Background: Although racial and ethnic minorities disproportionately use some hospitals, hospital-based racial and ethnic composition relative to geographic region and its association with quality indicators has not been systematically analyzed. Methods: We used four race and ethnicity categories: non-Hispanic white (NHW), non-Hispanic black (NHB), Hispanic, and Asian/Pacific Islander/Alaskan Native/American Indian (API/AIAN), as well as a combined non-NHW category, from the 2010 (latest year publicly available) Medicare Institutional Provider & Beneficiary Summary public use file for 84 hospitals in the New York City region. We assessed the relative distribution of race and ethnicity across hospitals grouped at different geographic levels (region, county, hospital referral region [HRR], or hospital service areas [HSA]) using the dissimilarity index. Hospital characteristics included quality star ratings, essential professional services and diagnostic/treatment equipment, bed size, total expenses, and patients with dual Medicare and Medicaid enrollment. We assessed Spearman’s rank correlation between hospital-based racial and ethnic composition and quality/structural measures. Results: Dissimilarity Index decreases from region (range 30.3–40.1%) to county (range 13.7–23.5%), HRR (range 10.5–27.5%), and HSA (range 12.0–16.9%) levels. Hospitals with larger non-NHW patients tended to have lower hospital ratings and higher proportions of dually-enrolled patients. They were also more likely to be safety net hospitals and non-federal governmental hospitals. Conclusions: In the NYC metropolitan region, there is considerable hospital-based racial and ethnic segregation of Medicare patients among non-NHW populations, extending previous research limited to NHB. Availability of data on racial and ethnic composition of hospitals should be made publicly available for researchers and consumers.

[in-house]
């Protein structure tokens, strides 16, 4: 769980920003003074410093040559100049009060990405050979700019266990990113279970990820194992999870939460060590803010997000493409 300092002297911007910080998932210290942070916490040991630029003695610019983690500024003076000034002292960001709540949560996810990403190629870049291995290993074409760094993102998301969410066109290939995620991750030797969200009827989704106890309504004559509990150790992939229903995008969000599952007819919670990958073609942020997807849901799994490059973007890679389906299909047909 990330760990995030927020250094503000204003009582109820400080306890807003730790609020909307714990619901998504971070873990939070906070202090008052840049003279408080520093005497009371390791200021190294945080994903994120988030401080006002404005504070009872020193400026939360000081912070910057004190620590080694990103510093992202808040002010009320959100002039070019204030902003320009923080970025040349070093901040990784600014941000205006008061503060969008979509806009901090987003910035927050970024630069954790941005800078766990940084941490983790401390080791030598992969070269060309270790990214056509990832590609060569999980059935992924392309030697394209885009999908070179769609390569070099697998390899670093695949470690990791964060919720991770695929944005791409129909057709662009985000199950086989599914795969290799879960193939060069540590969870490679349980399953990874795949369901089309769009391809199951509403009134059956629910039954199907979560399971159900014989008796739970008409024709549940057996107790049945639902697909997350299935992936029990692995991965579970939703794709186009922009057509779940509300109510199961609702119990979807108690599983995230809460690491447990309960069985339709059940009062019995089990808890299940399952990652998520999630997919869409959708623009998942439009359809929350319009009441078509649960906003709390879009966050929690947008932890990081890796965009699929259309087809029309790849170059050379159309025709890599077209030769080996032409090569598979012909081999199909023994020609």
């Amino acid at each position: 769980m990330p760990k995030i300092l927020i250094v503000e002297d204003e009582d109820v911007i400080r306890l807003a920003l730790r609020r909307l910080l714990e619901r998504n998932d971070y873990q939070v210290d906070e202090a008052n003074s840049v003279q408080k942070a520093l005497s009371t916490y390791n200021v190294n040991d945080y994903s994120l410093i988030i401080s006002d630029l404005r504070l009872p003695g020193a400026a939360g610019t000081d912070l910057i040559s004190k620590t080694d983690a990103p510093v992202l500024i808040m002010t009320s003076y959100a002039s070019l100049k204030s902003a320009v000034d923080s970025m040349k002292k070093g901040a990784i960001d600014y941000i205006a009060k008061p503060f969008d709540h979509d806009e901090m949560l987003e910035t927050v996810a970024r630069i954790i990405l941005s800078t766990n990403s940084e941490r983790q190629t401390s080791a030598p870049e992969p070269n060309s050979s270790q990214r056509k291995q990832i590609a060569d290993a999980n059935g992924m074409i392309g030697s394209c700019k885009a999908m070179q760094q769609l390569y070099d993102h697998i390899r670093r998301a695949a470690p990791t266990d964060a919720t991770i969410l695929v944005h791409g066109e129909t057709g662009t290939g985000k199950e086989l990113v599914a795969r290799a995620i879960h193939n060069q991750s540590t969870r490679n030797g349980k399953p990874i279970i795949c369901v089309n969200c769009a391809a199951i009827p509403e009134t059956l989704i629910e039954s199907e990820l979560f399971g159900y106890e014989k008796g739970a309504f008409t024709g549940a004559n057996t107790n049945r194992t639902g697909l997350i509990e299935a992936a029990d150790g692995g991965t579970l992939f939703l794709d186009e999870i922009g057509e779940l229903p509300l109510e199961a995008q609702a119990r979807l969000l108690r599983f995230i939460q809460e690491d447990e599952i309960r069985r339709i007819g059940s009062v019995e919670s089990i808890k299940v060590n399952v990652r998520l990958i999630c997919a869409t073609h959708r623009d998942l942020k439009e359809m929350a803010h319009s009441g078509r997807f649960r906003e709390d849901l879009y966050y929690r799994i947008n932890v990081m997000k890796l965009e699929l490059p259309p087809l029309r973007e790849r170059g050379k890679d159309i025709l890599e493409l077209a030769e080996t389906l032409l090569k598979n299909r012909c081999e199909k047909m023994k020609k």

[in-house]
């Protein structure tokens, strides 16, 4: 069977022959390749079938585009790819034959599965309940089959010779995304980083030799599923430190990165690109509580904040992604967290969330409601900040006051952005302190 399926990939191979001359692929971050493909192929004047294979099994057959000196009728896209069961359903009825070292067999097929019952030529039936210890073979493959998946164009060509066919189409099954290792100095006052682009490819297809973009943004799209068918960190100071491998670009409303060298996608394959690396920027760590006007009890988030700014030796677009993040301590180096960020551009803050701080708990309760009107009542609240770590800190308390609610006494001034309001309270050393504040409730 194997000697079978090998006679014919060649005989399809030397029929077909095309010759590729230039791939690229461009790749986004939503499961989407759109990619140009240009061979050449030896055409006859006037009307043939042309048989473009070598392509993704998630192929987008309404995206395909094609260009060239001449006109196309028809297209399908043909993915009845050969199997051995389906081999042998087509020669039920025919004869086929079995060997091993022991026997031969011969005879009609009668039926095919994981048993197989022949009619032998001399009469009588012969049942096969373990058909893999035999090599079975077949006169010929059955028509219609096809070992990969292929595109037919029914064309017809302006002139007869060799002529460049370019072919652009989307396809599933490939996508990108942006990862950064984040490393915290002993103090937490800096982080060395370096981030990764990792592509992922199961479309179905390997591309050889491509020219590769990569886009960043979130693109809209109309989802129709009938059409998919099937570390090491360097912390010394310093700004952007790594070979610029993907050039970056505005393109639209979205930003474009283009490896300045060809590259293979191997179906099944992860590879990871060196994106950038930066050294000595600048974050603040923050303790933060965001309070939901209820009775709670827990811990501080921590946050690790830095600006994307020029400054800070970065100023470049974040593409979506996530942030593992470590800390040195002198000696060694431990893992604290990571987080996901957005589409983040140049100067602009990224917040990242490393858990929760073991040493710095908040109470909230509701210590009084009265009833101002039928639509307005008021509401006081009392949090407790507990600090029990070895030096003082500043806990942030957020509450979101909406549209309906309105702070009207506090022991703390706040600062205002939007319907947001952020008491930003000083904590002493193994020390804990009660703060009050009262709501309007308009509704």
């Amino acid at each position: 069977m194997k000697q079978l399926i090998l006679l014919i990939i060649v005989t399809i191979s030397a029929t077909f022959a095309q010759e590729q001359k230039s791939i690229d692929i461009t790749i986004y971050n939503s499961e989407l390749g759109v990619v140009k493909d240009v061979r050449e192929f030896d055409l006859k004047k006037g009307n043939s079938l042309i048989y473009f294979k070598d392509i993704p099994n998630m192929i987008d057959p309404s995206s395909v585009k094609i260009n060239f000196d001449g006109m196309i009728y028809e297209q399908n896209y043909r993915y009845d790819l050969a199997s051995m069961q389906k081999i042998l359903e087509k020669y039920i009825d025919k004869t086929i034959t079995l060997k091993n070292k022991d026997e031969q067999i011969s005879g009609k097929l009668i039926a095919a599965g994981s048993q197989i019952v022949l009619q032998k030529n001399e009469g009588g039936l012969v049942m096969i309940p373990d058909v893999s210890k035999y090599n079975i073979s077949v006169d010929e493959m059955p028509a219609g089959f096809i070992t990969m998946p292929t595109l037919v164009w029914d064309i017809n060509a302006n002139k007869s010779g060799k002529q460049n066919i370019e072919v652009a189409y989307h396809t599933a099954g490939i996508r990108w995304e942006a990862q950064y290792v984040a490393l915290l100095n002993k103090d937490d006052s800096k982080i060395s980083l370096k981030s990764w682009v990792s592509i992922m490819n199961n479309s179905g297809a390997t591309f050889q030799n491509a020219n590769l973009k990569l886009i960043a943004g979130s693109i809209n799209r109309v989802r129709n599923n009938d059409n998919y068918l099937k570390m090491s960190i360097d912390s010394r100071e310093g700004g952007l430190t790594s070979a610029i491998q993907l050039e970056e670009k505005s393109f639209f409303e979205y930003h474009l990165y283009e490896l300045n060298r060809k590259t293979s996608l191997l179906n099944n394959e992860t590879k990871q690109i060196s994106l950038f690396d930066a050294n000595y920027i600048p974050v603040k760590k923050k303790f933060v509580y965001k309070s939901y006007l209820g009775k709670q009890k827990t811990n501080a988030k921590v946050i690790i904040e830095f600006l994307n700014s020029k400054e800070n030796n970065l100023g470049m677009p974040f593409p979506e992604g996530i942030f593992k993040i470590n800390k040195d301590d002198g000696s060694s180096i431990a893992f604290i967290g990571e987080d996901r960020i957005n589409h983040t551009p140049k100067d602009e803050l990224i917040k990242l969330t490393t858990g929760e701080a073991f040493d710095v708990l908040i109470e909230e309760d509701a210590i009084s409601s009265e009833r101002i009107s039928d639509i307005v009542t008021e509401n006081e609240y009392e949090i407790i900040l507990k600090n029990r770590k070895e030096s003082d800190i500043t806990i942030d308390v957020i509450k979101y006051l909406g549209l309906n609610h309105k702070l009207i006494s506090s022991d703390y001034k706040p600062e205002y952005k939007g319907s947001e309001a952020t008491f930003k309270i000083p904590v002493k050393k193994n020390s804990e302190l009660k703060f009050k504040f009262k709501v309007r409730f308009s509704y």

Original languageEnglish
Article number1021
JournalBMC Health Services Research
Issue number1
StatePublished - Dec 2022


  • Disparities
  • Dissimilarity index
  • Health systems
  • Medicare
  • Race and ethnicity
  • Segregation


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